Umayalpuram L Sivaraman (left) on mridangam and Bhawani Shankar on pakhawaj
The ‘Percussion from India’ series was started in November 2013 as a follow-up to the ‘Instruments from India’ series, which talked of melody instruments. The first two parts of the new series, which aims to features drums commonly used in India, spoke of the tabla.
Like in the previous series, the aim is two-fold: one, to make Indian readers aware of certain artistes they might not have heard before, and secondly, to expose relatively new audiences, mainly from the West, to the beauty that various Indian instruments offer.
In this series, I shall not go into too many technicalities and playing styles, unless really necessary. I shall focus on how the instrument is used in different genres, and mention the leading performers in each style. The list of musicians may, however, not be exhaustive.
This month, we shall talk of double-headed drums used in different types of Indian music.
DOUBLE-HEADED or two-faced drums are used in north Indian Hindustani music, south Indian Carnatic music and different types of folk and devotional music. In most cases, the player sits on the floor and keeps the instrument on his lap, though in some types of folk music, he attaches it with a strap around his shoulder.
The main instruments in this category are the mridangam, which forms a very important part of Carnatic music, and the pakhawaj, which was earlier used in the dhrupad form or Hindustani music but is seeing rarer exposure today. The dhol forms an important part of folk music. A brief note on the various double-headed drums.
Mridangam: Known primarily for its use in Carnatic music, the mridangam is also heard in the Nepalese form of Newa music. However, while the Carnatic musician sits on the floor, the Newa musician stands and plays.
In Carnatic music, the mridangam can be used as a solo instrument with a violin accompaniment, or to accompany vocalists, violinists and flute players, among others. It is played with the hands. Often, it is one among the many percussion instruments used in a Carnatic concert. The others, which include the ghatam, kanjira and morsing, will be discussed in a later part of this series.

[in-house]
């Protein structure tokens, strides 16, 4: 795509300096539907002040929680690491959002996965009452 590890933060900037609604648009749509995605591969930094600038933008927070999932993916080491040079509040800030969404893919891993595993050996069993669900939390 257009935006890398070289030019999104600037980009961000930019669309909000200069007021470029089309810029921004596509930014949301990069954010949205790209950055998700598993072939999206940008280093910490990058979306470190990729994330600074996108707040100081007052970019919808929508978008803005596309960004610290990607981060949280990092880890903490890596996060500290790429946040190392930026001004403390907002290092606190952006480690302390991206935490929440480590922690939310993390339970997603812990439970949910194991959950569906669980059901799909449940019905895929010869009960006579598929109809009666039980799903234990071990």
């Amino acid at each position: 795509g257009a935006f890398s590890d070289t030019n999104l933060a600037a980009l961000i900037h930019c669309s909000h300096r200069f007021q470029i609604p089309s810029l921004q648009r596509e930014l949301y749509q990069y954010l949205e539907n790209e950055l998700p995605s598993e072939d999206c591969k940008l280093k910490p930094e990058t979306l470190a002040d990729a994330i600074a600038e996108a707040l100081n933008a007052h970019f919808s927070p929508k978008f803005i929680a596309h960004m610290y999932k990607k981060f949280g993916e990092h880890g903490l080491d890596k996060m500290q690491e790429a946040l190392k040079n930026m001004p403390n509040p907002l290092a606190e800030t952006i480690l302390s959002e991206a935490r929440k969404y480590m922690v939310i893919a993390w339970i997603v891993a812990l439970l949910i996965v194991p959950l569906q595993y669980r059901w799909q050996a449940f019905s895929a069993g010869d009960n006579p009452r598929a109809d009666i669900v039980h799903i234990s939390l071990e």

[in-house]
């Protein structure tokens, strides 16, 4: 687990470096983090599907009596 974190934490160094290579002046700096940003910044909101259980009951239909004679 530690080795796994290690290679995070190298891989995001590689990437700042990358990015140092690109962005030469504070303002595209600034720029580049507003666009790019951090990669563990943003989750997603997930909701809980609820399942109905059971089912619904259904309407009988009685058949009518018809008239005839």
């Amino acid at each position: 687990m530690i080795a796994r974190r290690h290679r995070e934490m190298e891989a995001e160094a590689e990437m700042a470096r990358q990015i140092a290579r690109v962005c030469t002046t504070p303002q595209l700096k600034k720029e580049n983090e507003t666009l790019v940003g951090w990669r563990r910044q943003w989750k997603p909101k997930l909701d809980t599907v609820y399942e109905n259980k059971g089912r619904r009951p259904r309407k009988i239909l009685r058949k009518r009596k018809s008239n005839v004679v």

Besides Carnatic music, the mridangam is also used to accompany southern dance forms, particularly Bharatanatyam, and in theatrical dance forms like Yakshagana. Derived from the words ‘mrida’ (clay or earth) and ‘anga’ (body), the mridangam is said to have been played since the time of Lord Shiva.
Over the years, some of the best known players have included T K Murthy, Palghat R Raghu, Umayalpuram L Sivaraman, Karaikudi Mani, Vellore G Ramabhadran, Palani Sunramaniam Pillai, Palghat Mani Iyer, C Murugabhupathy and Mahadevu Radha Krishna Raju.
The mridangam has also been used extensively in south Indian film music by L Vaidyanathan, Ilayaraja, A R Rahman and others. It has also found a role in north-south fusion encounters, and in Mumbai, Sridhar Parthasarathy has often accompanied tabla maestro Ustad Zakir Hussain and other percussion ensembles.
Pakhawaj: A variant and descendant of the mridangam, the pakhawaj is used as an accompaniment for various music and dance performances. It is also played with the hands.
In Hindustani music, it was primarily used as an accompaniment to dhrupad and dhamaar styles. The famous Dagar brothers were accompanied by pakhawaj greats like Govindrao Burhanpurkar, S V Patwardhan and Ambadas Pant Angle. Other players from the older generation include Ramashish Pathak.
Rom the 1970s onwards, Bhawani Shankar has established himself as a leading pakhawaj player, accompanying instrumentalists like santoor maestro Pandit Shivkumar Sharma and flautist Pandit Hariprasad Chaurasia.
Legend has it that the tabla was created after cutting the pakhawaj into two halves.
Dhol: The dhol is used in folk and devotional music from various states of India. Ranging from bhangra and Sufiana music of Punjab and the Sindhi dhamaal, to Ganesh songs in Maharashtra and the Navratri festival of Gujarat, to the music of Assam, Rajasthan, Uttar Pradesh, Goa, Karnataka and Kashmir, it reflects energy and rhythmic vibrancy.
Unlike the Carnatic mridangam and Hindustani pakhawaj, the dhol is played with a pair of sticks of different thickness, providing different tonal patterns.
Other double-headed drums: Among the popular types is the khol, used in Bengali and north-eastern devotional music and played with the hands. It is also used in Baul and Bhatiyali music.
In south India, the thavil is played mainly at temples, but is also heard at public concerts. It is also used as an accompaniment to the wind instrument nadaswaram. For a right-handed player, the right side is played with the hand and the left with a stick.
Other double-headed drums include the damroo, associated with the cosmic dance of Lord Shiva, the madal, used with dance and folk music, and the naal, which is tuned with bolts.
Each of these drums has a charm of its own, and add to the variety and diversity of Indian music.